LT3080 High Voltage Floating Regulator

In the Power Supply Section of the new edition of "Art of Electronics" a simple HV regulator using Linear Tech's LT3080. This seems to work nicely:
 

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What if we raise the bar a bit and make it more useable by getting rid of the CCS and instead use resistors and a cascade of mosfets to raise useable current to lets say 200mA and share the HV drop to 2 mosfets? In the simulation seems to be able to handle shorts but c3 puzzles me a bit in case of direct short circuit.
 

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I've been away in Spain for a few days visiting a supplier, so haven't had much time to investigate.

D1 shouldn't make a difference, and that's how it's shown in Figure 9.113 of the new AofE.

The cap on Iset's resistor isn't necessary at this point, but is discussed over a few paragraphs in the datasheet.
 
LT3080 version of series regulator

Hello jacjinnj,

Tom in Calgary has gone to the dark side and his series regulator in now commercial. No longer DIY supported.

Looking at your first post in this thread the STP8NM60 in the CCS is obsolete. (Is there a substitute?)

Are you using or building this LT3080 version of series regulator? If so with what results?

Thanks DT
 
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20dB’s of difference

I don’t have a dog in the hunt other than noise and PSRR are important.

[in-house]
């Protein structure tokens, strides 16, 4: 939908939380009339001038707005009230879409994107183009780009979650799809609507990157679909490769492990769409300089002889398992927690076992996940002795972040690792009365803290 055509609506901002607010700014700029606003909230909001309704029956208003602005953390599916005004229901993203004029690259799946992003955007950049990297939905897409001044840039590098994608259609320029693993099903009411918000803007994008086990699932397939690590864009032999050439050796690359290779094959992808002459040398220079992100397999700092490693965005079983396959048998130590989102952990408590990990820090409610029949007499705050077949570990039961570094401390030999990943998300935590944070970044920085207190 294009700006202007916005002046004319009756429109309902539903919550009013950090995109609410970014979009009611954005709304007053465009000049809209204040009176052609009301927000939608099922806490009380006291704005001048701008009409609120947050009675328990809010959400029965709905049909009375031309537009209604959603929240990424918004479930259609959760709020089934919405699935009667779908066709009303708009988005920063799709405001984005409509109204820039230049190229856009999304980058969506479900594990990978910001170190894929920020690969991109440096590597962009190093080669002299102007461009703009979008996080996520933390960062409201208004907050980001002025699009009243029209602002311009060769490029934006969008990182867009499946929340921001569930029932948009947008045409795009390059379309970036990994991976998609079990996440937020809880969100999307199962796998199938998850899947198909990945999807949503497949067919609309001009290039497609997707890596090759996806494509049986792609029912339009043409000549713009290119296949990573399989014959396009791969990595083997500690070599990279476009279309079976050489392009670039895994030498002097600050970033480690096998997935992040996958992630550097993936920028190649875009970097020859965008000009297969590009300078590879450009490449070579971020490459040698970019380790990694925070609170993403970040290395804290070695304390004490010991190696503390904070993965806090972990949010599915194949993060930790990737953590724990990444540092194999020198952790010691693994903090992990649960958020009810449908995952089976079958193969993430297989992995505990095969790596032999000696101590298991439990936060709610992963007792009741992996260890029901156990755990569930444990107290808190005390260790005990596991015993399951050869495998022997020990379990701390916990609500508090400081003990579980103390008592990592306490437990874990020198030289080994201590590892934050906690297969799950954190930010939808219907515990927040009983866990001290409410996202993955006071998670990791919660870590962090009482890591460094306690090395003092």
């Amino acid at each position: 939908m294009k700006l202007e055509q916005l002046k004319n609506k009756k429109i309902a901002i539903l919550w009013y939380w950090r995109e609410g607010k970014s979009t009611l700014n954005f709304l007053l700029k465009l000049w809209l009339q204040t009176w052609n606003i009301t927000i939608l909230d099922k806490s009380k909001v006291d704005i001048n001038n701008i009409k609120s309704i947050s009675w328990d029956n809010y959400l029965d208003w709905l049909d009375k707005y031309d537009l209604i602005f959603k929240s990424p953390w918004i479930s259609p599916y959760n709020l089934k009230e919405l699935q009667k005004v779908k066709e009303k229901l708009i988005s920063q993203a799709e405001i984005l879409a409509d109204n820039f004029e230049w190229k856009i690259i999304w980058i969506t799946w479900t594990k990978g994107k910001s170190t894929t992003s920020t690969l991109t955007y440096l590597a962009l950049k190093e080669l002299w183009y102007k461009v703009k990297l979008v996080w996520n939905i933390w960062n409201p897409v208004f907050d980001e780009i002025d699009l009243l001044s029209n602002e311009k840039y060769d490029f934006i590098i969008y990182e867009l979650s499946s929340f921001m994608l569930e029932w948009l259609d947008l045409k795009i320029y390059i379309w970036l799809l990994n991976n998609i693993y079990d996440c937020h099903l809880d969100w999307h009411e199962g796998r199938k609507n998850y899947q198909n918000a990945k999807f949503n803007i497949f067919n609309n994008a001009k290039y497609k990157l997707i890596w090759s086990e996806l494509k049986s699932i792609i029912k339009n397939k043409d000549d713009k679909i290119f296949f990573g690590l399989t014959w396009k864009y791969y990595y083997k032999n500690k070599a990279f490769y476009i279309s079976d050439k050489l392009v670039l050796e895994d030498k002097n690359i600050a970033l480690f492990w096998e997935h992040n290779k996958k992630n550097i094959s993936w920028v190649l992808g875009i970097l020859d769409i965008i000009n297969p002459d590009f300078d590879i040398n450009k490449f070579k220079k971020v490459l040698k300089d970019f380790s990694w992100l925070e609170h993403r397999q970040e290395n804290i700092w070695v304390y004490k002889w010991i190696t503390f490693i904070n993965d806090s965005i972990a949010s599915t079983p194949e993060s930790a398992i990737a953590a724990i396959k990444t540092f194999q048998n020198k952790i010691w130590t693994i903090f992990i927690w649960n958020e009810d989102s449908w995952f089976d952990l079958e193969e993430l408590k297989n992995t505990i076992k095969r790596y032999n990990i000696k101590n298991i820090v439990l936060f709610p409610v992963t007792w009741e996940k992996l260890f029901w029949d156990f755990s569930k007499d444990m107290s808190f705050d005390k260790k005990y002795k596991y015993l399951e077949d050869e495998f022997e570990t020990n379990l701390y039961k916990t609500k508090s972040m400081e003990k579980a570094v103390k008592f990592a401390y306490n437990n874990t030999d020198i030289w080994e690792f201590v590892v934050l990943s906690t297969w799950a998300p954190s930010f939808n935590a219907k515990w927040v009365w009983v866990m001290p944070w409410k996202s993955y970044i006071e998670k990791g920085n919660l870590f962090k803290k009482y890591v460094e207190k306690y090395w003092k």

I think that I will build one of each and see how they test. The data sheets do not show 20dB’s of difference.

The thing that irritates me some is that Tom used the open source and network of diyAudio to develop his project. After everyone’s generous help his project is now personal proprietary property.

DT
 
My apologies to Tom in Calgary, this topic has been well rehearsed: http://www.diyaudio.com/forums/tubes-valves/209067-21st-century-maida-regulator.html

No worries.

Tom in Calgary has gone to the dark side and his series regulator in now commercial. No longer DIY supported.

Not at all. I fully support DIY. I just don't give my circuits away for free like I used to. Turns out you can't run a business if you give away your product for free. Who'd have thought. :)

As Jack points out I've been using the LT3080 in a Maida-style regulator for years now. It works very well. With low-current zeners you can minimize the input-to-output coupling and get truly stellar line regulation.

I would probably opt for the LT3081 which uses 50uA "set" current.

I haven't found the 10 uA of the LT3080 to be an issue. As long as you're reasonably careful with the layout and clean up the flux after soldering up the board, you'll be fine. It never ceases to amaze me how a little flux in the wrong place will completely blow the performance of a precision DC system.
Obviously with 5x the Iset, you can have 5x the amount of flux contamination. ;)

Tom
 
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Side by Side by Side

Hello,

To put this into perspective I am making a SET 12B4A headphone amplifier. First the goal is to get the noise floor as quiet as possible for as few dollars as possible. The next step is to tune the 12B4A SET to minimize the FFT harmonic profile. That leads to optimizing the signal to noise Raito at the equivalent output of 90dB into Audeze LCD-2 headphones. (About 1 v RMS into 70ohms)